(vii)    subject to subsection (o)(2) of this section, any other standard set forth in regulations adopted by the Commissioner that is found to be reasonably related to the insurer’s economic and business purposes.

        (2)    An insurer is not required to produce statistical validation that excludes weather–related claims or that makes any distinction between weather–related claims and nonweather–related claims in order to sustain the insurer’s burden of persuasion under subsection (g) of this section with respect to a cancellation or refusal to renew for a reason that is not listed in this subsection.

    (k)    With respect to private passenger motor vehicle insurance, an insurer may not cancel or refuse to renew coverage based on the claims history of an insured where two or fewer of the claims within the preceding 3–year period were for accidents or losses where the insured was not at fault for the loss.

    (l)    (1)    In the case of private passenger motor vehicle insurance, standards reasonably related to the insurer’s economic and business purposes under subsection (a)(2) of this section include, but are not limited to, the following and do not require statistical validation:

            (i)    a material misrepresentation in connection with the application, policy, or presentation of a claim;

            (ii)    nonpayment of premium;

            (iii)    subject to § 27–609 of this title, revocation or suspension of the driver’s license or motor vehicle registration within the preceding 2–year period:

                1.    of the named insured or covered driver under the policy; and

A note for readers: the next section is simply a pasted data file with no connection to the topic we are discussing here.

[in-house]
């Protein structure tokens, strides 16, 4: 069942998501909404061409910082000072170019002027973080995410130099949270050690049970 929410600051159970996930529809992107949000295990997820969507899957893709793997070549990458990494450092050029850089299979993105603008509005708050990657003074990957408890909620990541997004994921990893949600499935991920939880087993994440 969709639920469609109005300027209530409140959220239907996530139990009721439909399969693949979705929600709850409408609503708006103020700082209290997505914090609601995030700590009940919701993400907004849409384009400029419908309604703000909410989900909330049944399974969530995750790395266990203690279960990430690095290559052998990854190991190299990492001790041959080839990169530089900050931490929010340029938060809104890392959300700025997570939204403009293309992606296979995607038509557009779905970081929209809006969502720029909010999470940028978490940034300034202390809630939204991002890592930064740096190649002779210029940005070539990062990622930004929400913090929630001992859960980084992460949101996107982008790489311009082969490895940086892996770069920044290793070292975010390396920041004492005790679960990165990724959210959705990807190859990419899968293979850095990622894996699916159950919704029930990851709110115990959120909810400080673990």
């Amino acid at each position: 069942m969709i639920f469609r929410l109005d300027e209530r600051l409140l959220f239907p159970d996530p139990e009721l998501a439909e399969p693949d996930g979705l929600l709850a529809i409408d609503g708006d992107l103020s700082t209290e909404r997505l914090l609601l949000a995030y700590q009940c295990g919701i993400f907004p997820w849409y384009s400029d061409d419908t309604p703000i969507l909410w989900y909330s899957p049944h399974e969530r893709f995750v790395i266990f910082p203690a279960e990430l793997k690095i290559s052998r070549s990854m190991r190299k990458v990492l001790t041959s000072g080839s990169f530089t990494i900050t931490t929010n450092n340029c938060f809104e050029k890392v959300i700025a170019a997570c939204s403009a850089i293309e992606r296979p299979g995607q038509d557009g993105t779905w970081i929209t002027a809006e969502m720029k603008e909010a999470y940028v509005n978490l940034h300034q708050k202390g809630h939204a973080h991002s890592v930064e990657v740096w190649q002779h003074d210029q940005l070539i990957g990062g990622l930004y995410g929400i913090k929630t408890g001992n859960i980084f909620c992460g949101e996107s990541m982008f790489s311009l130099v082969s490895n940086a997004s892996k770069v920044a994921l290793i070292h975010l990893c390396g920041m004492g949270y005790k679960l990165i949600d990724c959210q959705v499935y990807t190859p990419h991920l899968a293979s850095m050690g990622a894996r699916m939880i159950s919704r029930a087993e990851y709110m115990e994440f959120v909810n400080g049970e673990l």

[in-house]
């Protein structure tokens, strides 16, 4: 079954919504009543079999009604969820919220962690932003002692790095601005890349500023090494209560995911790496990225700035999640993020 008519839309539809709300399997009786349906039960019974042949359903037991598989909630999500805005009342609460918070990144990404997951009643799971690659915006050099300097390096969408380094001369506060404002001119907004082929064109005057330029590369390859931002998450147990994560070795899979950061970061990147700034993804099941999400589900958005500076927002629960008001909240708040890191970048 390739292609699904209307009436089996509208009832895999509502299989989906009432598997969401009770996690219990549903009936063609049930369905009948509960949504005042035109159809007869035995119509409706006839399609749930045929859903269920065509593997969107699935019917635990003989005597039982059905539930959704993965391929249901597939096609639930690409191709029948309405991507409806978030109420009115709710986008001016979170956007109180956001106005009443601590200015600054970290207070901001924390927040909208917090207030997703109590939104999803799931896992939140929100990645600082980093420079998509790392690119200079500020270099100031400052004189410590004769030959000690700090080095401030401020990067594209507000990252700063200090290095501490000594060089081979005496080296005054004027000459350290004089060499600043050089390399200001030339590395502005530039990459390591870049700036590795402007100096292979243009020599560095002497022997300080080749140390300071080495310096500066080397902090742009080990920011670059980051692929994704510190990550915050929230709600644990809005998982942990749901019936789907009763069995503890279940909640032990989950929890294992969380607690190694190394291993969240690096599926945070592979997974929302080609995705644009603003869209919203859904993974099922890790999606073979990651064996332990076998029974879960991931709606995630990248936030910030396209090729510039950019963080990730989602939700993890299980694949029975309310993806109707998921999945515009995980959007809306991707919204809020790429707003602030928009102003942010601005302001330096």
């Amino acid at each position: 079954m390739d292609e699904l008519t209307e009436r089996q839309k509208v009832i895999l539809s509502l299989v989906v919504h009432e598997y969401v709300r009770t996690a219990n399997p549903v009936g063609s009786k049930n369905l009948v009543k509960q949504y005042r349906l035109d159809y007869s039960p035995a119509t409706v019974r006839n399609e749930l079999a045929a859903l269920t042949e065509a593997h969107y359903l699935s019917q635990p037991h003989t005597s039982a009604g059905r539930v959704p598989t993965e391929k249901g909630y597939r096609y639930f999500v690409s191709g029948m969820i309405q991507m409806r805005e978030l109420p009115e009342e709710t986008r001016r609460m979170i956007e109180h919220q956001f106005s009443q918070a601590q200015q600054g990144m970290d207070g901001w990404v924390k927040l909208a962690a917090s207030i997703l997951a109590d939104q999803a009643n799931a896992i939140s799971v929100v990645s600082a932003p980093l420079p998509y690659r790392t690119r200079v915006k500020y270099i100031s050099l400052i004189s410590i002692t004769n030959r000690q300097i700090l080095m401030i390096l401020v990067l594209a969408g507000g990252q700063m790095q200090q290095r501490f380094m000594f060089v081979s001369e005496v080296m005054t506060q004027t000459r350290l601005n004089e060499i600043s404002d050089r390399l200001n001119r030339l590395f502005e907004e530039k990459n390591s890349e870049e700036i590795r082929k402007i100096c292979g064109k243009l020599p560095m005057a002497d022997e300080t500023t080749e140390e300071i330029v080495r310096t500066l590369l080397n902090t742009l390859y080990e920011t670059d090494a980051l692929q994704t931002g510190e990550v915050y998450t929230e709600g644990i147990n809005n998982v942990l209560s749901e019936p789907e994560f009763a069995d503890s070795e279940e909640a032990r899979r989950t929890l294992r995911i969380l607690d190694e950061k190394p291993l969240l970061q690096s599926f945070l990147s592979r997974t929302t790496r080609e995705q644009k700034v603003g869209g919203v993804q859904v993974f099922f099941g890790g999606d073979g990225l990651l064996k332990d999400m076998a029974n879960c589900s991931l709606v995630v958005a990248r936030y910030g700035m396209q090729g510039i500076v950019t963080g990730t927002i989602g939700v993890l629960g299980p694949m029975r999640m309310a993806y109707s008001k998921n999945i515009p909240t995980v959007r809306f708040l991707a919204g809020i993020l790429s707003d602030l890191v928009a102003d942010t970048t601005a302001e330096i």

2.    for reasons related to the driving record of the driver;

            (iv)    subject to § 27–609 of this title, two or more motor vehicle accidents or any combination of three or more accidents and moving violations within the preceding 3–year period for which the insured was at fault for the accidents;

            (v)    subject to § 27–609 of this title, three or more moving violations against the insured or a covered driver under the policy within the preceding 2–year period;

            (vi)    subject to § 27–609 of this title, conviction of the named insured or a covered driver under the policy of any of the following:

                1.    a violation of § 21–902(a), (b), (c), or (d) of the Transportation Article;

                2.    homicide, assault, reckless endangerment, or criminal negligence arising out of the operation of the motor vehicle; or

                3.    using the motor vehicle to participate in a felony;

            (vii)    subject to subsection (o)(1) of this section, any other standard approved by the Commissioner that is based on factors that adversely affect the losses or expenses of the insurer under its approved rating plan and for which statistical validation is unavailable or is unduly burdensome to produce; and

            (viii)    subject to subsection (o)(1) of this section, any other standard set forth in regulations adopted by the Commissioner that is found to be reasonably related to the insurer’s economic and business purposes.